Can common chemicals in the environment affect human foetal brain development ?

Human amniotic fluid contaminants alter thyroid hormone signalling and early brain development in Xenopus embryos

In a recent experiment conducted on tadpoles, researchers tested the hypothesis that common chemicals in the environment, singly and as a mixture, can interfere with human brain development.

2017 Study Abstract

Thyroid hormones are essential for normal brain development in vertebrates. In humans, abnormal maternal thyroid hormone levels during early pregnancy are associated with decreased offspring IQ and modified brain structure.

As numerous environmental chemicals disrupt thyroid hormone signalling, we questioned whether exposure to ubiquitous chemicals affects thyroid hormone responses during early neurogenesis.

We established a mixture of 15 common chemicals at concentrations reported in human amniotic fluid. An in vivo larval reporter (GFP) assay served to determine integrated thyroid hormone transcriptional responses.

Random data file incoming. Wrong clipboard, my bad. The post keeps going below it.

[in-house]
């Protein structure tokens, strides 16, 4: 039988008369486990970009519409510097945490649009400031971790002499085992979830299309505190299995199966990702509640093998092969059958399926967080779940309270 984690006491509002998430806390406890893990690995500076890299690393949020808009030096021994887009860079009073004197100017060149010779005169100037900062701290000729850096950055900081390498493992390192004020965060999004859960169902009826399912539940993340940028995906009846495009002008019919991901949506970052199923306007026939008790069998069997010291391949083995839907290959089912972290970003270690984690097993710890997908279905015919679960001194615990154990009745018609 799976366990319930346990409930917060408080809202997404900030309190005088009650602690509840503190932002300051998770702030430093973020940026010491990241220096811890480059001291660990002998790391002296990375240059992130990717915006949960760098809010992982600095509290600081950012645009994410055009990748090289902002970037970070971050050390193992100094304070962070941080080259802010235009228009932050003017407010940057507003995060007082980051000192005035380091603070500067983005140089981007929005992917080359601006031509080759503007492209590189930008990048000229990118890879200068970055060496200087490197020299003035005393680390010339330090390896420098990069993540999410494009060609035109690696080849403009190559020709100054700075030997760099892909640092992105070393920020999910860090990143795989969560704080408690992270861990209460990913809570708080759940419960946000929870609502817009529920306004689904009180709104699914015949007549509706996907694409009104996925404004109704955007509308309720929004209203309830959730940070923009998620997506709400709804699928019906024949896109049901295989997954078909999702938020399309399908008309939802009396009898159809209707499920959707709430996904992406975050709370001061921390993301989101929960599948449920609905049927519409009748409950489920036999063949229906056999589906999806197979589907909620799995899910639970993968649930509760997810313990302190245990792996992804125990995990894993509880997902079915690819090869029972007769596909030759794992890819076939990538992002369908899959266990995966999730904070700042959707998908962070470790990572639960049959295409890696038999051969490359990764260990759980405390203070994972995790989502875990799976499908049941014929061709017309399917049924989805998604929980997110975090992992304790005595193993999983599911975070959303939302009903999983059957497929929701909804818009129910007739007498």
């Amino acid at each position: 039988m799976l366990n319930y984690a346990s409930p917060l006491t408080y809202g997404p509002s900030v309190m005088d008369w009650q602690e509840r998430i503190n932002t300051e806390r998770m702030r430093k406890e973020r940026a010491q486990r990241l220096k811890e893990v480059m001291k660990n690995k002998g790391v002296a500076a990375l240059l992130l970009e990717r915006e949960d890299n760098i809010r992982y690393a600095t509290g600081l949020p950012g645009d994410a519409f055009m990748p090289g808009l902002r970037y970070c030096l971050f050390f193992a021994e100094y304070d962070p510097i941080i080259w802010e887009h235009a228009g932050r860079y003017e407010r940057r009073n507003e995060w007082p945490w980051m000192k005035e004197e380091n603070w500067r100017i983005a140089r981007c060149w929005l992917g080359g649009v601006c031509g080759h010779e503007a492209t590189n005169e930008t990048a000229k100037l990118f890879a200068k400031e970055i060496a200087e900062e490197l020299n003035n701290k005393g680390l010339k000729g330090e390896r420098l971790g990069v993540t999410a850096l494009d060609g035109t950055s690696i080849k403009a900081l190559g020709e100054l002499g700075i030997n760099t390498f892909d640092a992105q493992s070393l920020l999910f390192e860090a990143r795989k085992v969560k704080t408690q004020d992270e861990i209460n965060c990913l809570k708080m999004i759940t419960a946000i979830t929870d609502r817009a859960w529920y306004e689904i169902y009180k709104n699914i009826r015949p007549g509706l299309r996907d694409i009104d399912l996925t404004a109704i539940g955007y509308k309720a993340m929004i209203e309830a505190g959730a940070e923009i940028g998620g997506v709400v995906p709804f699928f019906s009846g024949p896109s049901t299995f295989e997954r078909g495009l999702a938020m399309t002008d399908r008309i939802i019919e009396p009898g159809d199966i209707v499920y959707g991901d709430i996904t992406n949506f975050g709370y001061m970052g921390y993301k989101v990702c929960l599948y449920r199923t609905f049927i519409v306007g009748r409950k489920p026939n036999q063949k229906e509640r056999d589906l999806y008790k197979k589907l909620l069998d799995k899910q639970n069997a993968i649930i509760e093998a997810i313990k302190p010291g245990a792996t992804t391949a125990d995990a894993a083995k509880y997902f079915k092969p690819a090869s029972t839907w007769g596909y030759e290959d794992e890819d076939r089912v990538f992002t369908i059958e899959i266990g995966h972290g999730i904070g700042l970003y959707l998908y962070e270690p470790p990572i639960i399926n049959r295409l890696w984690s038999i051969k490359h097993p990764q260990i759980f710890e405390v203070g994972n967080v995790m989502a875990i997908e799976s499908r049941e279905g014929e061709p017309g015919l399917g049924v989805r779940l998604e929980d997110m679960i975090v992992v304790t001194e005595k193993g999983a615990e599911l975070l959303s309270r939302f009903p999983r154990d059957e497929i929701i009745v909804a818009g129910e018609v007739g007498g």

• Dose-dependent effects of short-term (72 h) exposure to single chemicals and the mixture were found. qPCR on dissected brains showed significant changes in thyroid hormone-related genes including receptors, deiodinases and neural differentiation markers.
  • Further, exposure to mixture also modified neural proliferation as well as neuron and oligodendrocyte size.
  • Finally, exposed tadpoles showed behavioural responses with dose-dependent reductions in mobility.

In conclusion, exposure to a mixture of ubiquitous chemicals at concentrations found in human amniotic fluid affect thyroid hormone-dependent transcription, gene expression, brain development and behaviour in early embryogenesis. As thyroid hormone signalling is strongly conserved across vertebrates the results suggest that ubiquitous chemical mixtures could be exerting adverse effects on foetal human brain development.

Sources and Press Releases
  • Human amniotic fluid contaminants alter thyroid hormone signalling and early brain development in Xenopus embryos, Nature, doi:10.1038/srep43786, 07 March 2017.
  • Everyday chemicals may affect brain development, including foetal IQ, the conversation, May 11, 2017.
  • Image credit Benny Mazur.

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